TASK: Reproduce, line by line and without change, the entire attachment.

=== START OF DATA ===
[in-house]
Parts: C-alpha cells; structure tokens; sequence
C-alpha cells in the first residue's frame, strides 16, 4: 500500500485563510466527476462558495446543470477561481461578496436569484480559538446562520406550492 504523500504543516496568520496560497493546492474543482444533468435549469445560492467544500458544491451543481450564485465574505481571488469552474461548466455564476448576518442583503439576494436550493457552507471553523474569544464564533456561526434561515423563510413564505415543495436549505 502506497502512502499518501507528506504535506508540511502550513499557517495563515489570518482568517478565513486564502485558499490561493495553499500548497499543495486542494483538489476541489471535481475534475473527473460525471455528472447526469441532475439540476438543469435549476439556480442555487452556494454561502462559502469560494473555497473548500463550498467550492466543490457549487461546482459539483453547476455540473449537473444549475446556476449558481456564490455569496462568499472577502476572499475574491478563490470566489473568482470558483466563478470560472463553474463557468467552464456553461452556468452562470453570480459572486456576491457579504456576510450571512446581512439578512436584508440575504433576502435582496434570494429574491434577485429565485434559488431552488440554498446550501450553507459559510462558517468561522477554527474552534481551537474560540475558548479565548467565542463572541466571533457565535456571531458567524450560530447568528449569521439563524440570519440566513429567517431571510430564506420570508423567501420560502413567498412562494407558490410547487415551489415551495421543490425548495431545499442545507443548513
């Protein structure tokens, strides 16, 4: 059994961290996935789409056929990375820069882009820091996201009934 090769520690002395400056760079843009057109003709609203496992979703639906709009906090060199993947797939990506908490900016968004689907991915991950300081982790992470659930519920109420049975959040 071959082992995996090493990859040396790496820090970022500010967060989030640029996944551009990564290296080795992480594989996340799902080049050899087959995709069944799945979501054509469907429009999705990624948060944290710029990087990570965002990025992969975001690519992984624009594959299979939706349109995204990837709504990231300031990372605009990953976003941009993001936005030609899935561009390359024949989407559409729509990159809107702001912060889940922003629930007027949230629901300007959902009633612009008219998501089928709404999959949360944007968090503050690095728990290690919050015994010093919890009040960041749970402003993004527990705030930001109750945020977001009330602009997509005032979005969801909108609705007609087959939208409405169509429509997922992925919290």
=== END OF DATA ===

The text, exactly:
[in-house]
Parts: C-alpha cells; structure tokens; sequence
C-alpha cells in the first residue's frame, strides 16, 4: 500500500485563510466527476462558495446543470477561481461578496436569484480559538446562520406550492 504523500504543516496568520496560497493546492474543482444533468435549469445560492467544500458544491451543481450564485465574505481571488469552474461548466455564476448576518442583503439576494436550493457552507471553523474569544464564533456561526434561515423563510413564505415543495436549505 502506497502512502499518501507528506504535506508540511502550513499557517495563515489570518482568517478565513486564502485558499490561493495553499500548497499543495486542494483538489476541489471535481475534475473527473460525471455528472447526469441532475439540476438543469435549476439556480442555487452556494454561502462559502469560494473555497473548500463550498467550492466543490457549487461546482459539483453547476455540473449537473444549475446556476449558481456564490455569496462568499472577502476572499475574491478563490470566489473568482470558483466563478470560472463553474463557468467552464456553461452556468452562470453570480459572486456576491457579504456576510450571512446581512439578512436584508440575504433576502435582496434570494429574491434577485429565485434559488431552488440554498446550501450553507459559510462558517468561522477554527474552534481551537474560540475558548479565548467565542463572541466571533457565535456571531458567524450560530447568528449569521439563524440570519440566513429567517431571510430564506420570508423567501420560502413567498412562494407558490410547487415551489415551495421543490425548495431545499442545507443548513
């Protein structure tokens, strides 16, 4: 059994961290996935789409056929990375820069882009820091996201009934 090769520690002395400056760079843009057109003709609203496992979703639906709009906090060199993947797939990506908490900016968004689907991915991950300081982790992470659930519920109420049975959040 071959082992995996090493990859040396790496820090970022500010967060989030640029996944551009990564290296080795992480594989996340799902080049050899087959995709069944799945979501054509469907429009999705990624948060944290710029990087990570965002990025992969975001690519992984624009594959299979939706349109995204990837709504990231300031990372605009990953976003941009993001936005030609899935561009390359024949989407559409729509990159809107702001912060889940922003629930007027949230629901300007959902009633612009008219998501089928709404999959949360944007968090503050690095728990290690919050015994010093919890009040960041749970402003993004527990705030930001109750945020977001009330602009997509005032979005969801909108609705007609087959939208409405169509429509997922992925919290």